When I think about the death of my father, there are no edges to my recollection. How could my thoughts of that week, in a way the most profound week of my life, be in relation to a rectangle, to a rectangular frame? That week does not even know what a rectangle is.
I had always heard about my grandfather George that he had a greatness of spirit, that he was a charming, fun, witty, cultured man, a great athlete, a loving father and man. I also understood that he never became the painter he wanted to be, and this understanding of him has always haunted me; the grandfather who did not or could not put all of himself into his art as he longed to do. From an early age, an understanding of the sort of single-mindedness and great luck involved in being an artist, and how unlikely it is to become one, was with me like a warning. I began to see that it took all of one’s forces constantly driven in one direction, and the will of the world, and the happiest of circumstances, all working together, to enable one to make a life in art.
In George’s personal essay, which I did not read until this past fall, he addresses his unhappiness:
I had not a happy life. There were moments of happiness, but as a whole it was dull, unsatisfying, sad. I did not know exactly why. I think I know now. It isn’t too simple to write down, although I see it very clearly. I was not happy because I didn’t ever do what I would have been able to do. I have not recognized what is the very thing I could have done, and not only do it, but do it eagerly, impatiently and always. No wonder that I couldn’t do it—my circumstances couldn’t have been less favourable. Not too good a spiritual connection with my parents, extreme poverty, not a true friend, being a Jew in pre-war Hungary, early family ties with adequate financial troubles, disturbed university years loaded with money problems, the incessant fluctuation between hope and despair—have I or haven’t I talent—and above all, the spirit-killing, cruel, devastating struggle for life in contemporary Hungary. These are not excuses, only explanations.
This portrait of a woman in a hat, done in 1957, is one of my favorite paintings George made. It originally hung in my grandmother’s house, then in my father’s house, and now it hangs in my uncle’s house.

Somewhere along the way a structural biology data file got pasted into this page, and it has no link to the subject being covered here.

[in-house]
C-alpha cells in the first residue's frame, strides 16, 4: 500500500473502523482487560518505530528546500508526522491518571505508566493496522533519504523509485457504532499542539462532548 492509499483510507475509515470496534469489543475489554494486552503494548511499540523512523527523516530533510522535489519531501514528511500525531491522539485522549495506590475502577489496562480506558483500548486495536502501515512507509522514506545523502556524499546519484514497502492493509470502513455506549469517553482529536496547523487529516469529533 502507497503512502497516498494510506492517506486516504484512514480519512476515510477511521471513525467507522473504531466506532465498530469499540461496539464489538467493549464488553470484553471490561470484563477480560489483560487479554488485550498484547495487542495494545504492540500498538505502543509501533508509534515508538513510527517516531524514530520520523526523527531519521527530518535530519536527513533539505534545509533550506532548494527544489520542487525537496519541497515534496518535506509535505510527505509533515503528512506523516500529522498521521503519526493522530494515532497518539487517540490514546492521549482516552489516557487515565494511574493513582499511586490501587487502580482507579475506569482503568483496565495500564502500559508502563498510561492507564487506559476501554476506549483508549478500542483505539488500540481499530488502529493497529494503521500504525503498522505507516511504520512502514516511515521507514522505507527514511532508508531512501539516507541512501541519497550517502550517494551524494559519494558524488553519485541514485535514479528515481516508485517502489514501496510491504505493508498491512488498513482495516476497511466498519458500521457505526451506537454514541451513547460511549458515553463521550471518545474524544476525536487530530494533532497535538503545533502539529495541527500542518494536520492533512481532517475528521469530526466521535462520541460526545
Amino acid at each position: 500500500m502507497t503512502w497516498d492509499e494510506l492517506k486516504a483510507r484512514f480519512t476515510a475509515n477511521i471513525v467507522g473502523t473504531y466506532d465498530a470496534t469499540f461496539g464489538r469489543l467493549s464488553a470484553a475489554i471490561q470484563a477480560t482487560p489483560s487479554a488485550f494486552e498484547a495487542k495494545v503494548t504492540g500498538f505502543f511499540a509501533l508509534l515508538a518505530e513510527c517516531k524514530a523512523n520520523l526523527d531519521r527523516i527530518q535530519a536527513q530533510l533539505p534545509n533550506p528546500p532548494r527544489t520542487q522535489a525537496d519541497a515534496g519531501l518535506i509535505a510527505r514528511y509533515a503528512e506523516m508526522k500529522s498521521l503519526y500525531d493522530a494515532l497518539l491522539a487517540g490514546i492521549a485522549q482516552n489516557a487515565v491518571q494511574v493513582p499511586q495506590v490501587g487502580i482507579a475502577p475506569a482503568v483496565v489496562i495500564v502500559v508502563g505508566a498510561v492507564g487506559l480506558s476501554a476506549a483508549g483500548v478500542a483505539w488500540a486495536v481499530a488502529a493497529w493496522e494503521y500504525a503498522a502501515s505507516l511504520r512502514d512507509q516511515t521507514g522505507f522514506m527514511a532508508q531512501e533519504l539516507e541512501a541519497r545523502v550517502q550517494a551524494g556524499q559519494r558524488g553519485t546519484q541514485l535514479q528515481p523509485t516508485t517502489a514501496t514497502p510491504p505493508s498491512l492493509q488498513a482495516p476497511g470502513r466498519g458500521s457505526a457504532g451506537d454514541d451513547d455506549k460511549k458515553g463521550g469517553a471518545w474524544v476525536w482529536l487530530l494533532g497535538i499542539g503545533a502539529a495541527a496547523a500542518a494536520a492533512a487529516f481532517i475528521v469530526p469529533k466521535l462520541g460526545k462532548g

George Heti, Portrait of a Woman in a Hat, 1957.
I love the colors most of all. I love the hard strokes of the dress and the hat. I love how he accorded the woman such self-containment. In this painting, I see his longing to be doing nothing but paint. I can feel his focus, the pleasure and rightness he felt being at his easel. You can’t love an artist whom you don’t feel approaches the page or the canvas with the depth of his or her being in the moment of working. I feel George’s concentration in this painting, and I project into it his sorrow that painting was not his entire life, not something he was able to do eagerly, impatiently, and always.
We all know that there is a quality of duration that must be harnessed, which seems to be not only a way of working against the fickle intrusion of inspiration but the only way of living after a certain age: understanding the humdrum repetitions of life to be a kind of balance; refusing to chase the tsunami of inspiration that comes with each new falling in love, each new city; having only the same walls around us, and the same plates, and only one wife, who will always dislike our friends, and spend day after day in the bath.
When I look at Bonnard’s ingeniously balanced painting of steps in a sunlit garden, I feel the sweet sensation of being in one of the sunny, warm, brightly colored places I have been in my life that seem so delightful in recollection—beachscapes, rooms of white wicker and blowing curtains—of faultless days when I had no argument with any person, and no one had any argument with me.
This feeling simultaneously causes some sadness in me because I know it is not real. What prevents Bonnard’s painting from being happy or sentimental is that I know I have never been in a room of white wicker; I have never experienced the peace and happiness it suggests, and perhaps neither had he.
My grandfather wrote in his essay about his personal archetype of happiness; it is a first memory—he was three, at a train station with his father, and he remembers clearly,
in the glass window of a small book store, the storybook my father bought me—the very first I got—filled with pictures. I don’t remember the story, I only have a sweet, dreamy, fairy-tale effect in my memory filling me always when I remember it, with a nostalgic desire to possess again the heavenly feeling, and the inexpressible happiness, this little book gave me. The only thing I can recall is the name seagull, and that name meant something more than real to me—that they liked me, that they were my friends. I did not see seagulls until I was twenty-one, in Budapest, on the Danube. It did not mean anything to me then, but when I hear the name seagull it still gives me the same feeling I had thirty-seven years ago. I did not know then that I was happy. I am sure that always in my life I compared every feeling with this first one and never could find the same. I know it can be found again, and I also know that you have to create a life for yourself as balanced and faultless and sweet as it was in this first book.
For George, happiness would always be there when he heard the word seagull, which could not be touched or eroded by the sight of an actual seagull. The idea of the thing is so much more shimmering than the thing itself. To let the repetitions of our life cohere into the Platonic form of our life—to contemplate our life not by looking at it directly but by way of our inward relation to it—might be the best way to feel that one’s life is not just a common seagull, but something balanced and faultless and sweet.
Sheila Heti is the author of eight books of fiction and nonfiction, including the novels How Should a Person Be? and Motherhood. The essay from this issue was initially delivered at the Tate Modern in London.
Image: Pierre Bonnard, Woman Crouching in a Tub, 1912.